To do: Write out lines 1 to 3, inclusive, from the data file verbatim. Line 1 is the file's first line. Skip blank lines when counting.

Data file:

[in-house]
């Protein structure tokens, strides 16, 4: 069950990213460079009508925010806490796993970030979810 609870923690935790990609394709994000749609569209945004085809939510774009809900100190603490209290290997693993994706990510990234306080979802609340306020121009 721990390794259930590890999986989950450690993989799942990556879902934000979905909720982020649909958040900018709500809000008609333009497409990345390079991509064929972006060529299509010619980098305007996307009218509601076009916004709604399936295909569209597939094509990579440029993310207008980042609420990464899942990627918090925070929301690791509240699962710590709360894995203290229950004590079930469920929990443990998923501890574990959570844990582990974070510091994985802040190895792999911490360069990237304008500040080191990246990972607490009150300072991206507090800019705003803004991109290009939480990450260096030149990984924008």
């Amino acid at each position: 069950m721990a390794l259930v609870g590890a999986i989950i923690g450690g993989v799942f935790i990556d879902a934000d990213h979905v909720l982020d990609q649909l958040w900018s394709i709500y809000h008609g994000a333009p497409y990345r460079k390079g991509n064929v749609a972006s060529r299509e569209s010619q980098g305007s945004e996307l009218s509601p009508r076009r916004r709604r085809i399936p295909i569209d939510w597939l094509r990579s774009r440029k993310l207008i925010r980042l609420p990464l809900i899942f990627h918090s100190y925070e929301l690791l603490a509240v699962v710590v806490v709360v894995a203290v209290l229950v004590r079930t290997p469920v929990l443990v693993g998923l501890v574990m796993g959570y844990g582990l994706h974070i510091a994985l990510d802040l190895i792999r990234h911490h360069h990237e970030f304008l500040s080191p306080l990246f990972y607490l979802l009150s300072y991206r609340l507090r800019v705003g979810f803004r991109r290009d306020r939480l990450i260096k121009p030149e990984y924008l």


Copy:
[in-house]
């Protein structure tokens, strides 16, 4: 069950990213460079009508925010806490796993970030979810 609870923690935790990609394709994000749609569209945004085809939510774009809900100190603490209290290997693993994706990510990234306080979802609340306020121009 721990390794259930590890999986989950450690993989799942990556879902934000979905909720982020649909958040900018709500809000008609333009497409990345390079991509064929972006060529299509010619980098305007996307009218509601076009916004709604399936295909569209597939094509990579440029993310207008980042609420990464899942990627918090925070929301690791509240699962710590709360894995203290229950004590079930469920929990443990998923501890574990959570844990582990974070510091994985802040190895792999911490360069990237304008500040080191990246990972607490009150300072991206507090800019705003803004991109290009939480990450260096030149990984924008």
């Amino acid at each position: 069950m721990a390794l259930v609870g590890a999986i989950i923690g450690g993989v799942f935790i990556d879902a934000d990213h979905v909720l982020d990609q649909l958040w900018s394709i709500y809000h008609g994000a333009p497409y990345r460079k390079g991509n064929v749609a972006s060529r299509e569209s010619q980098g305007s945004e996307l009218s509601p009508r076009r916004r709604r085809i399936p295909i569209d939510w597939l094509r990579s774009r440029k993310l207008i925010r980042l609420p990464l809900i899942f990627h918090s100190y925070e929301l690791l603490a509240v699962v710590v806490v709360v894995a203290v209290l229950v004590r079930t290997p469920v929990l443990v693993g998923l501890v574990m796993g959570y844990g582990l994706h974070i510091a994985l990510d802040l190895i792999r990234h911490h360069h990237e970030f304008l500040s080191p306080l990246f990972y607490l979802l009150s300072y991206r609340l507090r800019v705003g979810f803004r991109r290009d306020r939480l990450i260096k121009p030149e990984y924008l």